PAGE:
In Pearl Pirie’s poems, language ferments, foments a “vinegar vigour.” Flipping the labels off contemporary mores, cooking with sound, she offers quick food for thought. Keep up with her if you can.

Precise riots of vowels and consonants rattle these poems. Pearl Pirie’s lines burn with sonic-rich images: “kalimba of algae” and “tight loops of oops.” Her verbal verve is rooted in an ecstatic attentiveness to language, both found and formal. Charged with innovative and lyrical energies, the pet radish, shrunken is a gorgeous rebellion.



 PEARL PIRIE on the pet radish, shrunken (Available March 5th from BookThug)

A characteristic thought form in the pet radish, shrunken is the habit of seeing parts of words in words, such as section 3 “the hem in vehement”. I like when the words in words are not the root word but are embedded in order inside other words. It’s more interesting than anagrams. It suggests a sort of false etymology if you squint. It’s a sort of pataphysics meet dictionary. I particularly enjoy matryoshka words that break across syllables or change the sound of the vowel to make silent parts audible, like “hem” inside the word vehement”. It’s a long preoccupation. My 2010 chapbook from above/ground was “oath in the boathouse“.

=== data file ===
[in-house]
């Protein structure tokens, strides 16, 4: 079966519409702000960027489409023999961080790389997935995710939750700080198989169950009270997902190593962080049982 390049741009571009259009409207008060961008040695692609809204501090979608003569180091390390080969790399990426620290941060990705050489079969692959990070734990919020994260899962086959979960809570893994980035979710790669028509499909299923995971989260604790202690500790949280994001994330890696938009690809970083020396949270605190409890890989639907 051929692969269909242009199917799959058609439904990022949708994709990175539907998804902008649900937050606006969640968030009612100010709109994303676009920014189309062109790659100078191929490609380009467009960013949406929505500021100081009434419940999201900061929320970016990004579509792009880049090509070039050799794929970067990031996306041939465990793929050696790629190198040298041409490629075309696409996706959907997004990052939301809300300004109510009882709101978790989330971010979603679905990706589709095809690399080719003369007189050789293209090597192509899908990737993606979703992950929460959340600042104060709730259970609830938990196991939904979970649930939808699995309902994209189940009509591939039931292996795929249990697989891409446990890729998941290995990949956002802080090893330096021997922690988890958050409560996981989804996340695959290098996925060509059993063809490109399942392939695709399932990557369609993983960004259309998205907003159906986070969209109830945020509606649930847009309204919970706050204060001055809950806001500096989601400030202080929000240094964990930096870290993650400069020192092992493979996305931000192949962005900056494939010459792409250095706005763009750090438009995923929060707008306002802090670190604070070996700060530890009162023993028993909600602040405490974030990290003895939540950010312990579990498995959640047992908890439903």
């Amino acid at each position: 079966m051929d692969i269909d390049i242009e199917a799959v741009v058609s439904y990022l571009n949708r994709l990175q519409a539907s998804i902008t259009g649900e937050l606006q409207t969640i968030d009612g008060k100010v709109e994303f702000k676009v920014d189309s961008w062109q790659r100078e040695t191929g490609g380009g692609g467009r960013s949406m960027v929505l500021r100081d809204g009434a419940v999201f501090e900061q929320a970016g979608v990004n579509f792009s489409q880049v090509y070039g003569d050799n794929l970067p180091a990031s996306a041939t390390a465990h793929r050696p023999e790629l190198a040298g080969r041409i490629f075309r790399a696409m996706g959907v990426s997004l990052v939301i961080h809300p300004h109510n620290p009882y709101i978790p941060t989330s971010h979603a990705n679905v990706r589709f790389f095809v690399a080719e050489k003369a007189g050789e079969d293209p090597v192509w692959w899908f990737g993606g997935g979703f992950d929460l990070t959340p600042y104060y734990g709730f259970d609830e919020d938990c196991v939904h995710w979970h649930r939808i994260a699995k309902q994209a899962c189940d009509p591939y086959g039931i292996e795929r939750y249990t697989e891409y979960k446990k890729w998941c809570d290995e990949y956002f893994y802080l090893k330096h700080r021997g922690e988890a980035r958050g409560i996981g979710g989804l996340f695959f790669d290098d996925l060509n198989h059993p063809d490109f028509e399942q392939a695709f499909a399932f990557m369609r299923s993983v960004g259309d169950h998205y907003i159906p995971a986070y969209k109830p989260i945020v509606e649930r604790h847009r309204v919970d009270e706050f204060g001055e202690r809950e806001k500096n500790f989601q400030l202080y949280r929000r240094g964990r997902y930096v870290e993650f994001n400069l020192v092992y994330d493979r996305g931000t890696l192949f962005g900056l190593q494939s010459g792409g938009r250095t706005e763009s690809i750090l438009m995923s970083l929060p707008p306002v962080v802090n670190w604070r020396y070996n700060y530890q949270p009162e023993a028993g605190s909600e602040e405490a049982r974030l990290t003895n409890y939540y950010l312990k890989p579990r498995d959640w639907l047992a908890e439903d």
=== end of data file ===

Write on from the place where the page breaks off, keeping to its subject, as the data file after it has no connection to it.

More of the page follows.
Why does it matter? I think it trains an intellectual rigour, reminds that it’s all constructed. It’s easy to get solemn about our sureness of how the world works, as if it is fixed, fated. The stories we make in our culture are all fabricated and we nod and act as if each is inherently true in every way.

It gives a pleasure to play with and against this idea of embedded sense and pretend any magical thinking is as true as any other. In Jim Davies’ book Riveted he suggested that human cognition takes things that have a good rhyme and rhythm as more true than the same idea expressed awkwardly. This led to my asking, what if we made the computer find all of these little buried gems?